This special form of proceeding was introduced by Law No. 69/2009 of 18 June 2009 for the purposes of reducing the duration of civil proceedings that only require a summary investigation, through simplification of formalities characterising ordinary proceedings. In order to do so, the 2009 reform envisaged a form of process where, inter alia: (1) time limits for procedural activities are halved; (2) all unnecessary formalities in the investigation phase have to be avoided; and (3) the judge has a higher degree of freedom in the admission of evidence, the latter needing, in any case, to always have relevance for the case.
That said, even though the clients’ intention to resort to Article 702 bis proceedings in order to reduce the time lag between their judicial request and the relevant judgment is understandable, in many cases there is an attempt to use such convenient judicial tool outside its scope of application, as identified by Italian case law.
This is what frequently happens in banking litigation cases needing only a documentary investigation, for such sole reason presumed by clients (plaintiffs) to fall within the scope of Article 702 bis of the Code of Civil Procedure. In fact, in order to evaluate whether a case meets the summary proceedings requirements, the judge has to take into account not only the amount of effort required to analyse the evidence the parties intend to rely upon (relatively little in the case of documentary evidence), but also the number and complexity of (1) factual circumstances alleged; (2) legal arguments adduced; and (3) persons, entities or parties involved in the dispute.23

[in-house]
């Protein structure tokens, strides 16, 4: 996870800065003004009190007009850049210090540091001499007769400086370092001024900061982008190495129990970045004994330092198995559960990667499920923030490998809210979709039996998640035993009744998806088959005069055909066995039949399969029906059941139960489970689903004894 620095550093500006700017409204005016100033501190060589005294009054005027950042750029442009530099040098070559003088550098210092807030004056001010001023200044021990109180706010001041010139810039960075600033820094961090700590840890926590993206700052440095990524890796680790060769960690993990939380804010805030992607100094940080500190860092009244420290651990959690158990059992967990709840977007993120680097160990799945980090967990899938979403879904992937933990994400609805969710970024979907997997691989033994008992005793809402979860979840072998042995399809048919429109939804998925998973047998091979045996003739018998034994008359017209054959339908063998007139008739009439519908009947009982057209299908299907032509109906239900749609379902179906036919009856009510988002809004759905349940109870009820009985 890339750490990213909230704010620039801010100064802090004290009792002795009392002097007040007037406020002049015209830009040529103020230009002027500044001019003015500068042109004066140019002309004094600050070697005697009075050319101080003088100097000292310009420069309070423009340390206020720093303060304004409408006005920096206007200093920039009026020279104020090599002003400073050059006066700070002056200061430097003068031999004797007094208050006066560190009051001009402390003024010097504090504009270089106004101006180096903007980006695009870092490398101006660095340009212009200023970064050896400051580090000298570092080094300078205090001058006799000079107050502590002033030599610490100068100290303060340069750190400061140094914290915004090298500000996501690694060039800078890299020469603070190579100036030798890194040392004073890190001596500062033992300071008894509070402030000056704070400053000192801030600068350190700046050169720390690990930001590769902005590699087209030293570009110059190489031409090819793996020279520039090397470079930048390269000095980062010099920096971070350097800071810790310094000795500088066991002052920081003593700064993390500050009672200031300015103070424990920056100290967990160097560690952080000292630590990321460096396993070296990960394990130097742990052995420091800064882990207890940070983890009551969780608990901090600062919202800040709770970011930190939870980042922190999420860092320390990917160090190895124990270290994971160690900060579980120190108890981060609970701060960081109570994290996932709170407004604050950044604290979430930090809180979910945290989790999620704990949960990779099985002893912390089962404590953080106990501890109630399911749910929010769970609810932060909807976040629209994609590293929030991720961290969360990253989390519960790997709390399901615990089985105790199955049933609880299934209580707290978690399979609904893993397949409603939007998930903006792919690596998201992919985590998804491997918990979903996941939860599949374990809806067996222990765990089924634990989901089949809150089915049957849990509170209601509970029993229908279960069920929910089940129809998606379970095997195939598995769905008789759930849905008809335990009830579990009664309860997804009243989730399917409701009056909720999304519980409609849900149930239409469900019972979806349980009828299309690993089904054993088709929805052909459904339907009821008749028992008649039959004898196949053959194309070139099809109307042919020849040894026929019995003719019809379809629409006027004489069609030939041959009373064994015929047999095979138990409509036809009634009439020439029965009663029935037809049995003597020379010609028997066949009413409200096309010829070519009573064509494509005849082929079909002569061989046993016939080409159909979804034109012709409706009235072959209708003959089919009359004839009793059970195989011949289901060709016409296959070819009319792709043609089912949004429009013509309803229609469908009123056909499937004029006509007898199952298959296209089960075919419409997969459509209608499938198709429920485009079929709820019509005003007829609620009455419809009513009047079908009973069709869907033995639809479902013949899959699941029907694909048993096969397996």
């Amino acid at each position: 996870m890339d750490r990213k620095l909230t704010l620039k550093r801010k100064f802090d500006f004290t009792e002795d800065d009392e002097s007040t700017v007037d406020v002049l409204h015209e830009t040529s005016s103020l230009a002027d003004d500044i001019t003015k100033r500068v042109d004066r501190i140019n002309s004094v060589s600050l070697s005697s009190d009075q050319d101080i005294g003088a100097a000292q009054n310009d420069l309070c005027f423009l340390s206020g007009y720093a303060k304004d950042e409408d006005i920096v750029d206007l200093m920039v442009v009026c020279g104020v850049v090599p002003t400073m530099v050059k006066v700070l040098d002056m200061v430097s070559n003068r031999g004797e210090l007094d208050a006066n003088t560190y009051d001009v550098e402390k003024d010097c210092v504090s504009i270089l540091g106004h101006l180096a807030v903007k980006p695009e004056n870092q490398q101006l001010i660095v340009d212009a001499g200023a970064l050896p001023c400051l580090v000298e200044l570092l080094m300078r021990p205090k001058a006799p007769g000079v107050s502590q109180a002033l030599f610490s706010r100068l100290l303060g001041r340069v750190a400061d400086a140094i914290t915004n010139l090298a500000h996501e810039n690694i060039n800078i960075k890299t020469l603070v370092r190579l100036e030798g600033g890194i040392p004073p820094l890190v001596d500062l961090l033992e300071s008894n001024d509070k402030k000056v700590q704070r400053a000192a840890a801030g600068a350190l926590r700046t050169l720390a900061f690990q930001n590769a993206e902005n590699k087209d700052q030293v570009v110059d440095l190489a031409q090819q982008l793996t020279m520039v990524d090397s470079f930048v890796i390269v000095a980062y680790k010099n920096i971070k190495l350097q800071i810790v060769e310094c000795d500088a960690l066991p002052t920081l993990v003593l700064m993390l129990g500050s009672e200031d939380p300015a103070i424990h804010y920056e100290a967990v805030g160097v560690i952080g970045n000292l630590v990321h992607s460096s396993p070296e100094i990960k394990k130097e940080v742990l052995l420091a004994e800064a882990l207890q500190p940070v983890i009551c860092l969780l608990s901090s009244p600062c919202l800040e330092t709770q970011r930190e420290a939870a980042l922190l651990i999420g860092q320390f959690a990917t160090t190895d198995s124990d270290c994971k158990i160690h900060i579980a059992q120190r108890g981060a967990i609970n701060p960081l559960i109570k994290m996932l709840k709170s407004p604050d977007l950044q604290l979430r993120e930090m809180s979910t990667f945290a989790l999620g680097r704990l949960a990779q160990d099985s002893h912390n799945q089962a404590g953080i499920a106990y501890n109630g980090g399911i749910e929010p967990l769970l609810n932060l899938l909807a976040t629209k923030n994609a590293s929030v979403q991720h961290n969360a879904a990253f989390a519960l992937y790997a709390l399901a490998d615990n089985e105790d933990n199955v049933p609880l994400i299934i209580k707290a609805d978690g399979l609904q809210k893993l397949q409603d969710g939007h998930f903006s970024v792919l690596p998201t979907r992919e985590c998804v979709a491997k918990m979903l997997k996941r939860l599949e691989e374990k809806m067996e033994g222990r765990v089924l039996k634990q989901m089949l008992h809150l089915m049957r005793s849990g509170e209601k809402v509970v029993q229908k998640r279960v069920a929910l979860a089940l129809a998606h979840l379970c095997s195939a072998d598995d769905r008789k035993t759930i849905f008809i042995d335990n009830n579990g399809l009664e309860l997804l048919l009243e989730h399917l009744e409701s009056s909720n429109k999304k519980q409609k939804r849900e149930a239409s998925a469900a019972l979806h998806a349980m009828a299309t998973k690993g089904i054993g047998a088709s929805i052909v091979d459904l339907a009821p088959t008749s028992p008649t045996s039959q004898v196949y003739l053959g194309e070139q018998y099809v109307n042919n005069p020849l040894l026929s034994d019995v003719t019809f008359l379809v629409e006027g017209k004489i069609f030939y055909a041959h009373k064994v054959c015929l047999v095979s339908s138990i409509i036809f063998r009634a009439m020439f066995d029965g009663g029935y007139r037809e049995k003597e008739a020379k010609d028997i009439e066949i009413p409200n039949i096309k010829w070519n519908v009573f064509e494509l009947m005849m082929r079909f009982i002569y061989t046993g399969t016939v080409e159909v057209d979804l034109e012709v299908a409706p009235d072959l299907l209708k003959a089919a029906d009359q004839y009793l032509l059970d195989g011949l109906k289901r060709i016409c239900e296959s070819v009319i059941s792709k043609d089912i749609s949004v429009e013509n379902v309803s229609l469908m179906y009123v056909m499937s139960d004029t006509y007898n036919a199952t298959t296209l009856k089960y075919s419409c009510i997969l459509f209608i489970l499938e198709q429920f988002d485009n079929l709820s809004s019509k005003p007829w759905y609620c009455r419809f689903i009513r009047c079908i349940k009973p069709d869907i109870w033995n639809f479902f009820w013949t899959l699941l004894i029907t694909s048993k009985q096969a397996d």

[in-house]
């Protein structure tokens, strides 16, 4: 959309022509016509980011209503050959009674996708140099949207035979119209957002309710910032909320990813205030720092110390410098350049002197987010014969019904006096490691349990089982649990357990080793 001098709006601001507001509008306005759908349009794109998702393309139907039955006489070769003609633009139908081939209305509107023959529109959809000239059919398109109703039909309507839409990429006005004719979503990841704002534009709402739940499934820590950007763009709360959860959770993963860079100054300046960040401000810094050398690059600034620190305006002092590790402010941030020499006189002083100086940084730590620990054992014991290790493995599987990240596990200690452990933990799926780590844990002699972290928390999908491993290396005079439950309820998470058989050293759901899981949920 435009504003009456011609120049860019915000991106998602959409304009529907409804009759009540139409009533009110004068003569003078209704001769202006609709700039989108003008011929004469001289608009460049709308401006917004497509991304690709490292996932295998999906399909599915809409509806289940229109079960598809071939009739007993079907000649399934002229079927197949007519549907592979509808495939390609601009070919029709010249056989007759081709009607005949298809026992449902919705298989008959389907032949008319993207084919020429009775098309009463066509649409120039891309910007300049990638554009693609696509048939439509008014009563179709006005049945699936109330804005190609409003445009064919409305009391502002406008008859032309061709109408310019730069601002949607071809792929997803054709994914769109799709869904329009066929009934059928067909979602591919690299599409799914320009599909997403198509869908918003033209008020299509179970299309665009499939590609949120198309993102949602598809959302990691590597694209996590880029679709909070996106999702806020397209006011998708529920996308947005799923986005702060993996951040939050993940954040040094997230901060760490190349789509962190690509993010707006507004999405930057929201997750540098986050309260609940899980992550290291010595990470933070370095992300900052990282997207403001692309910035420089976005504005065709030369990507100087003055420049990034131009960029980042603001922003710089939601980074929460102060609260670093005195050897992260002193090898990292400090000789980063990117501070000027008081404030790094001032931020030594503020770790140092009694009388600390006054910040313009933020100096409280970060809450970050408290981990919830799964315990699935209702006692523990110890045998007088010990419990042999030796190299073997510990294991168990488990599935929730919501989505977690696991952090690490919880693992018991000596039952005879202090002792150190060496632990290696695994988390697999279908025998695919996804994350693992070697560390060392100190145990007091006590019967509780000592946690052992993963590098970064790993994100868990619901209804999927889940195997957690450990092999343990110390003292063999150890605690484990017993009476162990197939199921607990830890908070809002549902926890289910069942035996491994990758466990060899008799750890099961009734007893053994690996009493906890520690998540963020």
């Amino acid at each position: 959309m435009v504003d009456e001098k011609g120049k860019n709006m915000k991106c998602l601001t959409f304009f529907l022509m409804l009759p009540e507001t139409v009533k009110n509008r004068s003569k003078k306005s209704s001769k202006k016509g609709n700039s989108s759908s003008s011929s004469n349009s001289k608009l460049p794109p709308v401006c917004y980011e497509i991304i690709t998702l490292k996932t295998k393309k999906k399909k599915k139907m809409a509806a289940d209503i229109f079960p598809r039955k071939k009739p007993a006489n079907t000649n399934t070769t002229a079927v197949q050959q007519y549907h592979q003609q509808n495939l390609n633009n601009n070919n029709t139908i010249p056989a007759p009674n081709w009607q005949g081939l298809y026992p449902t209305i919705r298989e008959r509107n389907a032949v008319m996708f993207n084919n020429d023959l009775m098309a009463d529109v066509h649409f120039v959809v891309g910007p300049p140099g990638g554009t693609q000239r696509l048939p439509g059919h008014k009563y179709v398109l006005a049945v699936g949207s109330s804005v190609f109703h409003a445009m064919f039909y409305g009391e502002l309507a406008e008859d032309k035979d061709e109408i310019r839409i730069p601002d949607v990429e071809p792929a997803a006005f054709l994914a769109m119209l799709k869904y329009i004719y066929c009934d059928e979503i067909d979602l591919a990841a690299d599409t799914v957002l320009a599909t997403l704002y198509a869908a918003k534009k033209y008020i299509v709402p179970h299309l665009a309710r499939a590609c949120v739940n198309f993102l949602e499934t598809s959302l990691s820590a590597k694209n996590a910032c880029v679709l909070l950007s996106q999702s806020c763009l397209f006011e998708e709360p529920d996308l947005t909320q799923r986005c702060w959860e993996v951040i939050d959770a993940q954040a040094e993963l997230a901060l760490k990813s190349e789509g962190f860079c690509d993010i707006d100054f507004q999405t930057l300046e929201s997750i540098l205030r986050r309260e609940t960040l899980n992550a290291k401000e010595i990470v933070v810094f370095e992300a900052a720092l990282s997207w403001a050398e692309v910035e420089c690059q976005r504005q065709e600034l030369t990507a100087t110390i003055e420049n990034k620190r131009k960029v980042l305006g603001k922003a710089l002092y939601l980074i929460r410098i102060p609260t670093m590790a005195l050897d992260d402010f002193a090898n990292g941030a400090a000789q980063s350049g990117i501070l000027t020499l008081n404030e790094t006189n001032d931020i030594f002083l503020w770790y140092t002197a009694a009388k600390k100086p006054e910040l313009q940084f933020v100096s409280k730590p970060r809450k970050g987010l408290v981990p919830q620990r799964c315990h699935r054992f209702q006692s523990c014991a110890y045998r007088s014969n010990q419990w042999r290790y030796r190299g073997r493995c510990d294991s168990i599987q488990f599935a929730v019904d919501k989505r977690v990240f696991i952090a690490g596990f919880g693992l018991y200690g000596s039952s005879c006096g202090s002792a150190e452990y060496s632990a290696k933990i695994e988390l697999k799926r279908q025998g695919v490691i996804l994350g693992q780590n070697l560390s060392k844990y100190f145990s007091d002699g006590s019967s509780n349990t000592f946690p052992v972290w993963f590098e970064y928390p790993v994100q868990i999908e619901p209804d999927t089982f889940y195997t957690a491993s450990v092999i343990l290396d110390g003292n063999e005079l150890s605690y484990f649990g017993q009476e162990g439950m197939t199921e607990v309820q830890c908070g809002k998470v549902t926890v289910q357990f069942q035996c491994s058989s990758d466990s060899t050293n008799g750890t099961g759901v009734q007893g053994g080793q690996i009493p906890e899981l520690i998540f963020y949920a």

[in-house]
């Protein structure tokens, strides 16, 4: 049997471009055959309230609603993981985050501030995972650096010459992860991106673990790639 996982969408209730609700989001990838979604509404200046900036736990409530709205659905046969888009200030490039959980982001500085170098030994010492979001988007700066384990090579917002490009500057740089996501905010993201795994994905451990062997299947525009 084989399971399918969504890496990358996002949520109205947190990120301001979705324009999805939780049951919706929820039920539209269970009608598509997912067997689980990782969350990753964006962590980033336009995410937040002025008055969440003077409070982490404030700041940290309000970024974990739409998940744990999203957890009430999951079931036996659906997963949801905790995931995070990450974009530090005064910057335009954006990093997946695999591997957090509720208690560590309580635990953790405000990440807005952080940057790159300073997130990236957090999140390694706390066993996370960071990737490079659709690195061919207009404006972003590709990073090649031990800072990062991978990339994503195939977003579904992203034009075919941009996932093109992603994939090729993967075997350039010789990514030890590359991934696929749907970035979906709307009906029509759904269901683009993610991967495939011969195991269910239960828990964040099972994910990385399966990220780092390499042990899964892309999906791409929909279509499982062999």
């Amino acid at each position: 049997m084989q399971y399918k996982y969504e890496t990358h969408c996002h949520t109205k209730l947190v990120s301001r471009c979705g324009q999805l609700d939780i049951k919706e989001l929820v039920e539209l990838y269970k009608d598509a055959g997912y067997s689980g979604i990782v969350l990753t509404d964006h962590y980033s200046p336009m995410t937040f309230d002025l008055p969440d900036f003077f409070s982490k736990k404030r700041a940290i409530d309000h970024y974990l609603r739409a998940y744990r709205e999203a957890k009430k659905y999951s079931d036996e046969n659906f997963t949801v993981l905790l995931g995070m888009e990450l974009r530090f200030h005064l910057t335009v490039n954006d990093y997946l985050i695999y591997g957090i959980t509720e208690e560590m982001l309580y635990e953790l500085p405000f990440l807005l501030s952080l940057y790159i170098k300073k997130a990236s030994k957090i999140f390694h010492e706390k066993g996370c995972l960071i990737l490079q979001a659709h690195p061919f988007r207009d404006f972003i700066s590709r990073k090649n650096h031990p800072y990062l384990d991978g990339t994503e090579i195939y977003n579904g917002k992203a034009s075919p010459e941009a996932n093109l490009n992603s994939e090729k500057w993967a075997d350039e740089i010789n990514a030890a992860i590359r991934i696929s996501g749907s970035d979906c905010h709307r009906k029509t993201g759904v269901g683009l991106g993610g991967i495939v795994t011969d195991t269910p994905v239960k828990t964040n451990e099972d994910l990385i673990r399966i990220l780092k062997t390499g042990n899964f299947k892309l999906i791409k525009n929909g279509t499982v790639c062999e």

In light of the above, even though most banking litigation cases only need a documentary investigation, it is self-evident that a relevant majority of the same do not meet the requirements above and, therefore, only in a few cases will the judge decide not to convert24 a case of a banking nature initiated pursuant to Article 702-bis of the Code of Civil Procedure to ordinary proceedings.
IV INTERIM MEASURES
Another interesting trend followed by Italian courts relates to interim injunctions against payment of bank guarantees issued by one or more banks in order to secure correct and timely performance by a party (usually a seller) of its obligations under a contract for the benefit of the other party (usually the buyer).
In accordance with consolidated international market practice, these guarantees provide for payment by the guarantor to the beneficiary:25 (1) upon sole submission of pre-identified documents that must conform to the terms of the guarantee;26 and (2) without such guarantor’s obligation being subject to claims or defences by the defaulting party resulting from its contractual relationship with the beneficiary applicant.27 In other terms, the guarantor bank is under no duty to investigate the underlying facts to determine whether in fact the allegedly defaulting party has breached the contract, the same bank being required only to determine whether the face of the confirming documents comply with the terms of the guarantee.